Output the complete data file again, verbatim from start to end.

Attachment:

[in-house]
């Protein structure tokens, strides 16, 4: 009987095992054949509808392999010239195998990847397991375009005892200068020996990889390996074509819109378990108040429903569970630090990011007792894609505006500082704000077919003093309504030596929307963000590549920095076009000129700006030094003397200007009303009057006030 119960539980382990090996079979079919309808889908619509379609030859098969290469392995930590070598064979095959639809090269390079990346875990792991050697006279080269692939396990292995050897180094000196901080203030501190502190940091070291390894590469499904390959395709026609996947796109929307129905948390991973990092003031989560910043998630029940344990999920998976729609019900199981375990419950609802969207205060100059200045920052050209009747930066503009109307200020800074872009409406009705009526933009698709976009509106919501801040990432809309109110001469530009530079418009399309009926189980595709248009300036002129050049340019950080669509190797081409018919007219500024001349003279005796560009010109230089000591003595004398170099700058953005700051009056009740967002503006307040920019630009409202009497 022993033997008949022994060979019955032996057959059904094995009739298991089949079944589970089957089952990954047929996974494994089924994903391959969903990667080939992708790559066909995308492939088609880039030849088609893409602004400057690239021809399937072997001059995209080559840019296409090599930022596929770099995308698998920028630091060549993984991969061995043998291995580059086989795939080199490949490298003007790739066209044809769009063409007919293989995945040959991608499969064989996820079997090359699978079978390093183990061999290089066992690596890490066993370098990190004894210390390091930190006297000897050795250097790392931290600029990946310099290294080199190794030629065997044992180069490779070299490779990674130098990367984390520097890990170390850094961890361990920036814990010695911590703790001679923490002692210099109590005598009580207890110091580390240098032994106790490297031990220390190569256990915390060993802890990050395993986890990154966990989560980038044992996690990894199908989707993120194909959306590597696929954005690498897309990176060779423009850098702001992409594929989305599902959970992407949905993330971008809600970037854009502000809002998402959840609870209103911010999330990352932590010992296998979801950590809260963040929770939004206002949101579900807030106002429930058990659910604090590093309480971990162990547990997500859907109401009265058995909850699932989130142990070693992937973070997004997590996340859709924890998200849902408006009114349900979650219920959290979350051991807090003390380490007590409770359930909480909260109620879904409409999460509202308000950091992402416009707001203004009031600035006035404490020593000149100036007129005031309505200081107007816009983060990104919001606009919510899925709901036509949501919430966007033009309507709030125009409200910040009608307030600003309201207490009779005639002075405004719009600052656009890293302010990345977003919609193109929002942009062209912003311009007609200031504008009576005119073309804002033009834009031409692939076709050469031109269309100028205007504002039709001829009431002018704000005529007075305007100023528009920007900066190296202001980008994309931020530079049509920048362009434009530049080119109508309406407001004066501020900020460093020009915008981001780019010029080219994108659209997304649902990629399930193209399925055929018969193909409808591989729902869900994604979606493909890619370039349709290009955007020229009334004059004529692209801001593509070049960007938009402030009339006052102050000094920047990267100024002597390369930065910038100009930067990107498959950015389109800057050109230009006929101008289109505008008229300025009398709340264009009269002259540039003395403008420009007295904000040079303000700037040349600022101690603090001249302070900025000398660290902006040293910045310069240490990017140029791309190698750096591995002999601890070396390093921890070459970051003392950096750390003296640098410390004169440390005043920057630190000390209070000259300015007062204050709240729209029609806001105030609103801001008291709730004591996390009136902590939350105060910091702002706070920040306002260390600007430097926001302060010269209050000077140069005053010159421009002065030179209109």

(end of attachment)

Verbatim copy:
[in-house]
């Protein structure tokens, strides 16, 4: 009987095992054949509808392999010239195998990847397991375009005892200068020996990889390996074509819109378990108040429903569970630090990011007792894609505006500082704000077919003093309504030596929307963000590549920095076009000129700006030094003397200007009303009057006030 119960539980382990090996079979079919309808889908619509379609030859098969290469392995930590070598064979095959639809090269390079990346875990792991050697006279080269692939396990292995050897180094000196901080203030501190502190940091070291390894590469499904390959395709026609996947796109929307129905948390991973990092003031989560910043998630029940344990999920998976729609019900199981375990419950609802969207205060100059200045920052050209009747930066503009109307200020800074872009409406009705009526933009698709976009509106919501801040990432809309109110001469530009530079418009399309009926189980595709248009300036002129050049340019950080669509190797081409018919007219500024001349003279005796560009010109230089000591003595004398170099700058953005700051009056009740967002503006307040920019630009409202009497 022993033997008949022994060979019955032996057959059904094995009739298991089949079944589970089957089952990954047929996974494994089924994903391959969903990667080939992708790559066909995308492939088609880039030849088609893409602004400057690239021809399937072997001059995209080559840019296409090599930022596929770099995308698998920028630091060549993984991969061995043998291995580059086989795939080199490949490298003007790739066209044809769009063409007919293989995945040959991608499969064989996820079997090359699978079978390093183990061999290089066992690596890490066993370098990190004894210390390091930190006297000897050795250097790392931290600029990946310099290294080199190794030629065997044992180069490779070299490779990674130098990367984390520097890990170390850094961890361990920036814990010695911590703790001679923490002692210099109590005598009580207890110091580390240098032994106790490297031990220390190569256990915390060993802890990050395993986890990154966990989560980038044992996690990894199908989707993120194909959306590597696929954005690498897309990176060779423009850098702001992409594929989305599902959970992407949905993330971008809600970037854009502000809002998402959840609870209103911010999330990352932590010992296998979801950590809260963040929770939004206002949101579900807030106002429930058990659910604090590093309480971990162990547990997500859907109401009265058995909850699932989130142990070693992937973070997004997590996340859709924890998200849902408006009114349900979650219920959290979350051991807090003390380490007590409770359930909480909260109620879904409409999460509202308000950091992402416009707001203004009031600035006035404490020593000149100036007129005031309505200081107007816009983060990104919001606009919510899925709901036509949501919430966007033009309507709030125009409200910040009608307030600003309201207490009779005639002075405004719009600052656009890293302010990345977003919609193109929002942009062209912003311009007609200031504008009576005119073309804002033009834009031409692939076709050469031109269309100028205007504002039709001829009431002018704000005529007075305007100023528009920007900066190296202001980008994309931020530079049509920048362009434009530049080119109508309406407001004066501020900020460093020009915008981001780019010029080219994108659209997304649902990629399930193209399925055929018969193909409808591989729902869900994604979606493909890619370039349709290009955007020229009334004059004529692209801001593509070049960007938009402030009339006052102050000094920047990267100024002597390369930065910038100009930067990107498959950015389109800057050109230009006929101008289109505008008229300025009398709340264009009269002259540039003395403008420009007295904000040079303000700037040349600022101690603090001249302070900025000398660290902006040293910045310069240490990017140029791309190698750096591995002999601890070396390093921890070459970051003392950096750390003296640098410390004169440390005043920057630190000390209070000259300015007062204050709240729209029609806001105030609103801001008291709730004591996390009136902590939350105060910091702002706070920040306002260390600007430097926001302060010269209050000077140069005053010159421009002065030179209109």